< Previous | Next >
I armed myself with a copy of "The Lord of the Rings Location Guidebook" before we came away as I wanted to visit some of the locations whilst we were in New Zealand. (I'd also like to visit the moisture farm from Star Wars Episode IV in Tunisia one day too.) Most of the sets used during filming have been returned to their natural state but the Hobbiton set is different. Because of bad weather, the set was not fully dismantled on schedule and the landowners managed to convince New Line cinema to let them run it as a tourist attraction.
The farm on which the set was built is near the town of Matamata in the central area of the North Island. A large sign in Matamata welcomes visitors to Hobbiton and many of the shops have changed their appearance slightly in recognition. As the set is hidden away on a private 1200 acre farm, private access is not allowed and a tour must be taken by purchasing tickets from the Matamata visitor centre. After a fifteen minute bus journey, we arrived at the farm. The bus driver gave us some of the background of the farm and the family that own it on the way along with the story behind how the location was chosen in the first place. The New Zealand Army was contracted to build a 1.5km road from the main public road to the site on the farm where filming took place and this road is still in place. After the bus dropped us off, our guide proceeded to give us more information and took us around the site pointing out the locations of some of the Hobbiton buildings and structures that had now been removed. The guide's knowledge was very good and he confessed that before tours started about 18 months ago, he had known little about the films or the story. His knowledge was pieced together from repeated viewings of The Fellowship of the Ring, information from New Line and from the family who own the farm (they had pretty good access to the set during construction and filming). Interestingly, the guide's previous job was working for a company that had been bought by a company headquartered in none other than Shepton Mallet!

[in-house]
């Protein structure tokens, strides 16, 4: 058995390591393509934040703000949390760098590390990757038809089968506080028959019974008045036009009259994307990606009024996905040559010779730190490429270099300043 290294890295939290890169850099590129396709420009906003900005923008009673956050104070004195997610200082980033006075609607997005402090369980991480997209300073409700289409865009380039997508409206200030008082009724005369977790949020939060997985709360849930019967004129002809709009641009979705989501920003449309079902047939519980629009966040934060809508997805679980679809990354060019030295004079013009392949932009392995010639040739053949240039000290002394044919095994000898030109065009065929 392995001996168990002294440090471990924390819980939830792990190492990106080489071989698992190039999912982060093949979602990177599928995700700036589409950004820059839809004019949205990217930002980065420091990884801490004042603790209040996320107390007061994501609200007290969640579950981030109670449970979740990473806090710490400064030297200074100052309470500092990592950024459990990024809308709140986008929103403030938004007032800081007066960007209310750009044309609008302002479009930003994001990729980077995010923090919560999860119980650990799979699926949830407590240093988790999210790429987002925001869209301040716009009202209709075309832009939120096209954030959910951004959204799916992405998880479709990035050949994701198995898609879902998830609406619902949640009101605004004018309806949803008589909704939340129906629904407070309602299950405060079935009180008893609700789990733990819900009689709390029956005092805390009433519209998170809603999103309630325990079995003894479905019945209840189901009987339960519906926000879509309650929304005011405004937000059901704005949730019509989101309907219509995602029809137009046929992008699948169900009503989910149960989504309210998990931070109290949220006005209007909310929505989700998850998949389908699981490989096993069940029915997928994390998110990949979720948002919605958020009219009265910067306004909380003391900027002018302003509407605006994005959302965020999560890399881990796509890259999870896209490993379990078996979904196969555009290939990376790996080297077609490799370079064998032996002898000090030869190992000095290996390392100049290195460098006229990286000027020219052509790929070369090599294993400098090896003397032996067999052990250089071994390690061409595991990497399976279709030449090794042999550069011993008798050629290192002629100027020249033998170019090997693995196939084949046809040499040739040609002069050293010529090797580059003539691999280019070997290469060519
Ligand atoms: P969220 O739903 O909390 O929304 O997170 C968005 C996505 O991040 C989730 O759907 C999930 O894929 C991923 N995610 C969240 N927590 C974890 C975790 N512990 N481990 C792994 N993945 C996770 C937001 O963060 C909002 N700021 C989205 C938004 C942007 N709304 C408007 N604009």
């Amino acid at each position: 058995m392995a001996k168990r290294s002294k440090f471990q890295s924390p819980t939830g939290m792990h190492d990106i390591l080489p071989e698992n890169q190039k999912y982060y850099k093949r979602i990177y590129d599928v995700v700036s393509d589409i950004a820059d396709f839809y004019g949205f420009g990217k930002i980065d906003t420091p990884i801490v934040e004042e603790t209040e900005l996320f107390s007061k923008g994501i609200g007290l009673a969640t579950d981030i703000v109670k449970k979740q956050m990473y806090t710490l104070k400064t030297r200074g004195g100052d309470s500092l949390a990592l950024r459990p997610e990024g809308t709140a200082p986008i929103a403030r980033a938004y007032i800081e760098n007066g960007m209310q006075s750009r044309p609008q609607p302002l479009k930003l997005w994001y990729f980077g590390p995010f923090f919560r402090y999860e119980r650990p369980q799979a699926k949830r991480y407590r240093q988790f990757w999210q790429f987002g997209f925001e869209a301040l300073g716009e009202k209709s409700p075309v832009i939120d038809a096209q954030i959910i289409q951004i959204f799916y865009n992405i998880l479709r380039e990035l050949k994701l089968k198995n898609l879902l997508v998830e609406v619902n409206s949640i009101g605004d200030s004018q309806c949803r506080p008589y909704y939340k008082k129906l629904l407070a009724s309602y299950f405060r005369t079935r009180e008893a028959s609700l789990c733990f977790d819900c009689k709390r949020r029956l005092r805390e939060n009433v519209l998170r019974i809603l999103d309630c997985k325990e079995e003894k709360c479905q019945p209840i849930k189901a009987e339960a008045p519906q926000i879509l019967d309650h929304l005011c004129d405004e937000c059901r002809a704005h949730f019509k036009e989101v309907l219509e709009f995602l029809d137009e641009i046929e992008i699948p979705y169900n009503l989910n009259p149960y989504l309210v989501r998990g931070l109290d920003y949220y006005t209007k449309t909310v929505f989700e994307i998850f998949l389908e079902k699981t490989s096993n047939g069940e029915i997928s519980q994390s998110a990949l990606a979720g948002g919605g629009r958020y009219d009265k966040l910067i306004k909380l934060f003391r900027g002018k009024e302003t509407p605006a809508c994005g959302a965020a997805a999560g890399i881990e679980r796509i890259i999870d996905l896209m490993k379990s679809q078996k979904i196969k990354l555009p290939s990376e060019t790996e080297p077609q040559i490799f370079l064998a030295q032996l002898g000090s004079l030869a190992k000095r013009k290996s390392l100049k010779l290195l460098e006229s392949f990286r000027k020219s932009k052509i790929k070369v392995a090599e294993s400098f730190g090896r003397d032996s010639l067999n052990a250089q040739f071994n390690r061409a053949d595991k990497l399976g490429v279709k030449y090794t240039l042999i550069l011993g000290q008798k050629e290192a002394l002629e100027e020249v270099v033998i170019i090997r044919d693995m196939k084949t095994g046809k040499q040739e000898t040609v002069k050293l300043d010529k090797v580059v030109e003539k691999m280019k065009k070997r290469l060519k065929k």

The entire tour lasted about two hours and I enjoyed it immensely. It's amazing being there and appreciating the work that went into creating the set. For instance, the tree above Bag End in the film was actually taken from a neighbouring farm, dismantled, moved and then reassembled in the right place. Many students then spent two weeks wiring plastic leaves onto the tree that was in shot for only 19 seconds of finished film.
Having taken a few photos and danced on the party field, we were taken back to Matamata and we headed for Rotorua. I'm looking forward to seeing a few more Lord of the Rings locations in the next few weeks. Sadly none of them will be as complete as Hobbiton is but it should still be fun.
< Previous | Next >